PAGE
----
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Cooperative learning is an instructional strategy in which small groups of students work together on a common task.
This teaching method is an excellent way to allow students to think critically without relying on teachers for answers.
MBM Training and Development Center runs a Cooperative Learning Hub, hosting a wide range of learning experiences and partners.
In the Cooperative Learning Hub we offer a platform for a face-to face interaction and a group processing, while facilitatinb a a wide range of customized courses on Cooperative Learning for teachers, trainers and companies.
Cooperative Learning, sometimes called small-group learning, is an instructional strategy in which small groups of students work together on a common task. The task can be as simple as solving a multi-step math problem together, or as complex as developing a design for a new kind of school. In some cases, each group member is individually accountable for part of the task; in other cases, group members work together without formal role assignments.
According to David Johnson and Roger Johnson (1999), there are five basic elements that allow successful small-group learning:
Cooperative learning changes students' and teachers' roles in classrooms. The ownership of teaching and learning is shared by groups of students, and is no longer the sole responsibility of the teacher. The authority of setting goals, assessing learning, and facilitating learning is shared by all. Students have more opportunities to actively participate in their learning, question and challenge each other, share and discuss their ideas, and internalize their learning. Along with improving academic learning, cooperative learning helps students engage in thoughtful discourse and examine different perspectives, and it has been proven to increase students' self-esteem, motivation, and empathy.
Some challenges of using cooperative learning include releasing the control of learning, managing noise levels, resolving conflicts, and assessing student learning. Carefully structured activities can help students learn the skills to work together successfully, and structured discussion and reflection on group process can help avoid some problems.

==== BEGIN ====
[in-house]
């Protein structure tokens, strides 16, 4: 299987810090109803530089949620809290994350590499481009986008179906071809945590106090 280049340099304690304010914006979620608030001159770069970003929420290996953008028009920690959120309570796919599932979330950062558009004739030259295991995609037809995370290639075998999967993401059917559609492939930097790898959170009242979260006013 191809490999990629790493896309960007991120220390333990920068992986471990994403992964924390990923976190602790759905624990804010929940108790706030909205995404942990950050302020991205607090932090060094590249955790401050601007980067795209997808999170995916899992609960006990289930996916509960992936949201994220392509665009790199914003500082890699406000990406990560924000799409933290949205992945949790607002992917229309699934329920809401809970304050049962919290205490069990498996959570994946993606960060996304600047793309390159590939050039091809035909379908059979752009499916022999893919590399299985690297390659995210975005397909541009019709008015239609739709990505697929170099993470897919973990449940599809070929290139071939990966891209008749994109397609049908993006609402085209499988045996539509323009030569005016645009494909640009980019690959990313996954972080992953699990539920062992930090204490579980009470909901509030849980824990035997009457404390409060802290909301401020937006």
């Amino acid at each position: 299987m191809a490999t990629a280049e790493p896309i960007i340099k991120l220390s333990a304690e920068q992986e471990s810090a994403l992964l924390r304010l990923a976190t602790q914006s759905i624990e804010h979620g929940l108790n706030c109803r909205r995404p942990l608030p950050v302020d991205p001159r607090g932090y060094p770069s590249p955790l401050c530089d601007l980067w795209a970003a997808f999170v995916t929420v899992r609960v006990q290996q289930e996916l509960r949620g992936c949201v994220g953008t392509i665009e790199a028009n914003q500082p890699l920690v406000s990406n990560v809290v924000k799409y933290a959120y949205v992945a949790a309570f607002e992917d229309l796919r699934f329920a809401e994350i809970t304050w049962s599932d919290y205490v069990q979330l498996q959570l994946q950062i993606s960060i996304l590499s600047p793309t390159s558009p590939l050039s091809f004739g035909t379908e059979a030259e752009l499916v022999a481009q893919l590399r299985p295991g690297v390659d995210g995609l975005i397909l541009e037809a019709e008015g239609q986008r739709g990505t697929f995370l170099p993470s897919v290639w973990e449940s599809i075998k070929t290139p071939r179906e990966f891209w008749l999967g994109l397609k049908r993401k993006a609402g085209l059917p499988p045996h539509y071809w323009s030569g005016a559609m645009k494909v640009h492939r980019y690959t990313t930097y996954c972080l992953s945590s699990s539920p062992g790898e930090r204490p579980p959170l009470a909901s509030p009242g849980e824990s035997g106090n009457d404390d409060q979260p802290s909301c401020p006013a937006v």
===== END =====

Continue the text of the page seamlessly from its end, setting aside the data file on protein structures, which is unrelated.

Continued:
When implemented well, cooperative learning encourages achievement, student discussion, active learning, student confidence, and motivation. The skills students develop while collaborating with others are different from the skills students develop while working independently. As more businesses organize employees into teams and task forces, the skills necessary to be a "team player" (e.g., verbalizing and justifying ideas, handling conflicts, collaborating, building consensus, and disagreeing politely) are becoming more valuable and useful. Cooperative learning can be used in any class at any level with any subject area. Using cooperative groups to accomplish academic tasks not only provides opportunities for students to develop interpersonal skills but also gives them authentic experiences that will help them be successful in their future careers.
In MBM Training&Development Center we've worked using Cooperative Learning strategies with different companies, entrepreneurs, artistic and educational institutions, not-for-profit organizations and think tanks. Except within formal education classes, our participants have used cooperative learning in order to address challenges such as adult learning problems, strategy development, team/leadership development, organizational effectiveness, time and change management, communications and learning.
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